During World Wars One and Two tank manufacturing was big business. The British first referred to tanks as ‘landships’ and the government set up a committee during World War One to focus on developing their design and capabilities.
It was spearheaded by Sir Winston Churchill. The name changed to tanks when the British tried to conceal their intended use from spies, and they tried to suggest that the vehicles were just water tanks.
The tank was first used by the British at the Battle of the Somme in 1916. The French and British built thousands of tanks, while the Germans built just 20 since they were unconvinced that they would work.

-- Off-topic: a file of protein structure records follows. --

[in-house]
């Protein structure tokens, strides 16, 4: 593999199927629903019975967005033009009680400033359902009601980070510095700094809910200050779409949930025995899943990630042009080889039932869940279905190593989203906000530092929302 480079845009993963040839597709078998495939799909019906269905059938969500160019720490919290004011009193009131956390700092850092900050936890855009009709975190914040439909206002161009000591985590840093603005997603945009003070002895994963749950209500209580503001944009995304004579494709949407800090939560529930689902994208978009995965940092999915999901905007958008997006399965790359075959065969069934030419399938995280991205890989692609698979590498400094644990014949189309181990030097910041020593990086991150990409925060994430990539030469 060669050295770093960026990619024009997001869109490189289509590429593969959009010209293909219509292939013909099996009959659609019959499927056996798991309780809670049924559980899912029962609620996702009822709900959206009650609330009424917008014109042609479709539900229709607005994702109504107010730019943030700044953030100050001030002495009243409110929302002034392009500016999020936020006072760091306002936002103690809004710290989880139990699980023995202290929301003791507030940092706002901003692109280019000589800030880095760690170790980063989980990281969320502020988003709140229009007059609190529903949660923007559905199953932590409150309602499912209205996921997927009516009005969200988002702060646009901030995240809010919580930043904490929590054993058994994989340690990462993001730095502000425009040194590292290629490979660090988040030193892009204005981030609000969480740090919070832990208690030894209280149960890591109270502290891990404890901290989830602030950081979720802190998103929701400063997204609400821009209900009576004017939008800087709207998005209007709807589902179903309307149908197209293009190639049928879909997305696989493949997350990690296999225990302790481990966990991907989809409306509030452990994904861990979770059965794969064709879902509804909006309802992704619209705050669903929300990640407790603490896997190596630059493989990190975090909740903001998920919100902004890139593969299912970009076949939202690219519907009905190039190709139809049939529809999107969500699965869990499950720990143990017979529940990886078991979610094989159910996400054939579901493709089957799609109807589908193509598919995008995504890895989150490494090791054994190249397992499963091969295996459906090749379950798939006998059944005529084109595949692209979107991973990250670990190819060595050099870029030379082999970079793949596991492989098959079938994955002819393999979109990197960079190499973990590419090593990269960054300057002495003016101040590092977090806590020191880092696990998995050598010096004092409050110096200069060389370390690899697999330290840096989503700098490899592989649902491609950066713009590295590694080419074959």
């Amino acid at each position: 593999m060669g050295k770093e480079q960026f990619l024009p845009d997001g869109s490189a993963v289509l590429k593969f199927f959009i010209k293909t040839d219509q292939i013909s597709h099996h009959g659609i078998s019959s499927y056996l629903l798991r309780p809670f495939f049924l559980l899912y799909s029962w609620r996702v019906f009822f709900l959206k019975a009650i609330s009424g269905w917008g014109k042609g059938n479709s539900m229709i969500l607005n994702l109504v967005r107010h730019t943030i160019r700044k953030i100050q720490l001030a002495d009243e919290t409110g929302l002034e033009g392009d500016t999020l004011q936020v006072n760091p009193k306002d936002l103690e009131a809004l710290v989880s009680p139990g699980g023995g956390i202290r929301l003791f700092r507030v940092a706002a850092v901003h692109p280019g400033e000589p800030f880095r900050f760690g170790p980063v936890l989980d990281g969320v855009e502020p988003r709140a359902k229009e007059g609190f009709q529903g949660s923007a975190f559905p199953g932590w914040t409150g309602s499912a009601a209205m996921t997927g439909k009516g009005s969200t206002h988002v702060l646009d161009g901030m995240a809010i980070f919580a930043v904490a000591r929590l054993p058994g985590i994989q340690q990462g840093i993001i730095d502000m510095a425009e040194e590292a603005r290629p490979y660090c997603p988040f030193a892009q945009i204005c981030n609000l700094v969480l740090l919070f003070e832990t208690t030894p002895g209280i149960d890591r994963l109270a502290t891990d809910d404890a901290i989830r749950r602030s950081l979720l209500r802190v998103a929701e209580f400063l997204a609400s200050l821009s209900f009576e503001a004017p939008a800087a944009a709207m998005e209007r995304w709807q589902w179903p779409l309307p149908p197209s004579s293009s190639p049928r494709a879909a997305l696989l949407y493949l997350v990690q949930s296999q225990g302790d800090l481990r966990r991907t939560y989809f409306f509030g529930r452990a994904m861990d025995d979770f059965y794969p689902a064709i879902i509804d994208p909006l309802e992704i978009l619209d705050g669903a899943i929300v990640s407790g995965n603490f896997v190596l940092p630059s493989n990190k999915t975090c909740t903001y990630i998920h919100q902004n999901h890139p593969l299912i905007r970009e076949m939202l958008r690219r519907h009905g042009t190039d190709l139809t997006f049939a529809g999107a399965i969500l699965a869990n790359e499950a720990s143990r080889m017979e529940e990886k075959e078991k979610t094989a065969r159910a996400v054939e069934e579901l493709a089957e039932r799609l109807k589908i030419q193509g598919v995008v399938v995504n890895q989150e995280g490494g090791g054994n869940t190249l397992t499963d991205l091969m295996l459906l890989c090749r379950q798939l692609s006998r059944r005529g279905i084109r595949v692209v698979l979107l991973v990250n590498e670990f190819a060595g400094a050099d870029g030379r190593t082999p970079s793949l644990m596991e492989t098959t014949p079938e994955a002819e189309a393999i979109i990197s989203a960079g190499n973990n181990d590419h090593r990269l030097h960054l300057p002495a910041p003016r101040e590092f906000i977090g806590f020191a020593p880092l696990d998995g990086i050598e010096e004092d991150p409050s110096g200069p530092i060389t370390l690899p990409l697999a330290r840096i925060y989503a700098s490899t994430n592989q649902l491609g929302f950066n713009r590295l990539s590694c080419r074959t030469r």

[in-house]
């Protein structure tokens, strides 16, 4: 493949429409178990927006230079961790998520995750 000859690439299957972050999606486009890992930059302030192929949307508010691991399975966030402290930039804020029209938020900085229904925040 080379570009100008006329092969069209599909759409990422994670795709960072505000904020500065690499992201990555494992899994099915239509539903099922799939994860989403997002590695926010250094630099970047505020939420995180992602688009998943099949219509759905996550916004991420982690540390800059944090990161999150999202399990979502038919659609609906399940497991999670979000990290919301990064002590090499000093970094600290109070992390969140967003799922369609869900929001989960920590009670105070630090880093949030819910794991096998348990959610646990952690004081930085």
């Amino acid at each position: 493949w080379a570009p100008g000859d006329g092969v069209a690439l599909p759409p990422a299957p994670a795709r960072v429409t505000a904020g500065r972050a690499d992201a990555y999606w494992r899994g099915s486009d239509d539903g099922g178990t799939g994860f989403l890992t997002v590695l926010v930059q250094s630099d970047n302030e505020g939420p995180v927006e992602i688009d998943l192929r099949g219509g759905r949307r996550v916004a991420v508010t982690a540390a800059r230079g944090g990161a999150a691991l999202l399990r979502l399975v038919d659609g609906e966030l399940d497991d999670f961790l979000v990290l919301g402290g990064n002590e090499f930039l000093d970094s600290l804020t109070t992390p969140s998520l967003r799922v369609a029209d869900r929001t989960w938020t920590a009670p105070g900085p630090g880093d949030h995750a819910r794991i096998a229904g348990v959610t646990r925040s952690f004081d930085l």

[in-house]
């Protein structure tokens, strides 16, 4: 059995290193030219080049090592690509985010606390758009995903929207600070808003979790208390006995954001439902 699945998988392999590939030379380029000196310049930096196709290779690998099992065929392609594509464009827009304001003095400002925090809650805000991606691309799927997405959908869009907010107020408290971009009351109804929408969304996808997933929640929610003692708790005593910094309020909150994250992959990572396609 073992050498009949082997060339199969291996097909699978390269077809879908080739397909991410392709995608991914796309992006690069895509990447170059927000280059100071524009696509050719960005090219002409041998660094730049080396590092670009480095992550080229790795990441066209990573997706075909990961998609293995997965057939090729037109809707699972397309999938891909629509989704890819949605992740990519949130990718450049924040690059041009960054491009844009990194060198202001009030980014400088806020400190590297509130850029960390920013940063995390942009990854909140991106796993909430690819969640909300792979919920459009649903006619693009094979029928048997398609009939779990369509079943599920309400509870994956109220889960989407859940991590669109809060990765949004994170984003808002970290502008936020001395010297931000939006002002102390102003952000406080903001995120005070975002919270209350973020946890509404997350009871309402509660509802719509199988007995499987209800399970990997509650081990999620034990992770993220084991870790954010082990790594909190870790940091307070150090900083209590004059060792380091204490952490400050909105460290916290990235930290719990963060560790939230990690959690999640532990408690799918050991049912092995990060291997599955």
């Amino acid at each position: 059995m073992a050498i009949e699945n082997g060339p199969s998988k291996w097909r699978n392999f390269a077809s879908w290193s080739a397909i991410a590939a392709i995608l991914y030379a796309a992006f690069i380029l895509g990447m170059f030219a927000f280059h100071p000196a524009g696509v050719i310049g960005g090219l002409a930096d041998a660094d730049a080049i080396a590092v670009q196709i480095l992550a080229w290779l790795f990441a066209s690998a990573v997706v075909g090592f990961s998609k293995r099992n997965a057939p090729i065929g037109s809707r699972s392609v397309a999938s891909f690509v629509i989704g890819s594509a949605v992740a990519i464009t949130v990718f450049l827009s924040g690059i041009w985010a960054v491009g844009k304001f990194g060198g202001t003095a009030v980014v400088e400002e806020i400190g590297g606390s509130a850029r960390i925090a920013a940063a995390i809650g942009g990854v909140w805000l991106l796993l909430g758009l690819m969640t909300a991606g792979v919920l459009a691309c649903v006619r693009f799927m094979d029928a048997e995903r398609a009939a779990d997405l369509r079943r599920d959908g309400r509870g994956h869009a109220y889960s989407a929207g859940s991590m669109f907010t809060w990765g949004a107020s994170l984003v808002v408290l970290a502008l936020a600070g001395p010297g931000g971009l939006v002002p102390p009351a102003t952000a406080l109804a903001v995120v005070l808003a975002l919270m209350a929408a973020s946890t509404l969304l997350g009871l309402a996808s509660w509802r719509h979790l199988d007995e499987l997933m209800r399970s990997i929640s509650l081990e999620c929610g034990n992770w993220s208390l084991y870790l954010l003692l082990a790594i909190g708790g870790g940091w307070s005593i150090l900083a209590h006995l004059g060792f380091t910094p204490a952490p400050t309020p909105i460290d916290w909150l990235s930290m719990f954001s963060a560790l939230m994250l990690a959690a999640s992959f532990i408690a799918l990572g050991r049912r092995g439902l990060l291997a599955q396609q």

In the interim war years tank design and technology improved and as World War Two loomed their production on both the Allies and German sides increased immensely. Factories across Europe switched from making regular vehicles or other goods to making tanks.
German tanks could not keep up with the capabilities and munitions of Allied tanks. However the Germans had one advantage – they fitted their tanks with radios so that they had far better attack coordination.
Meanwhile, the British 79th Armoured Division used a variety of tanks made for different uses including water-borne and mine-clearing. The British also used a large number of American-made tanks that were supplied under the two countries’ lend-lease agreement.
Once World War Two ended, tank production decreased, but it remains a stalwart of military weaponry. French General Charles de Gaulle once called the tank a “mobile crematorium”, while Time magazine called the war a war of obliteration by machinery.
Video: WWII German Tank Factory
Images: Wikipedia / Library of Congress / Bundesarchiv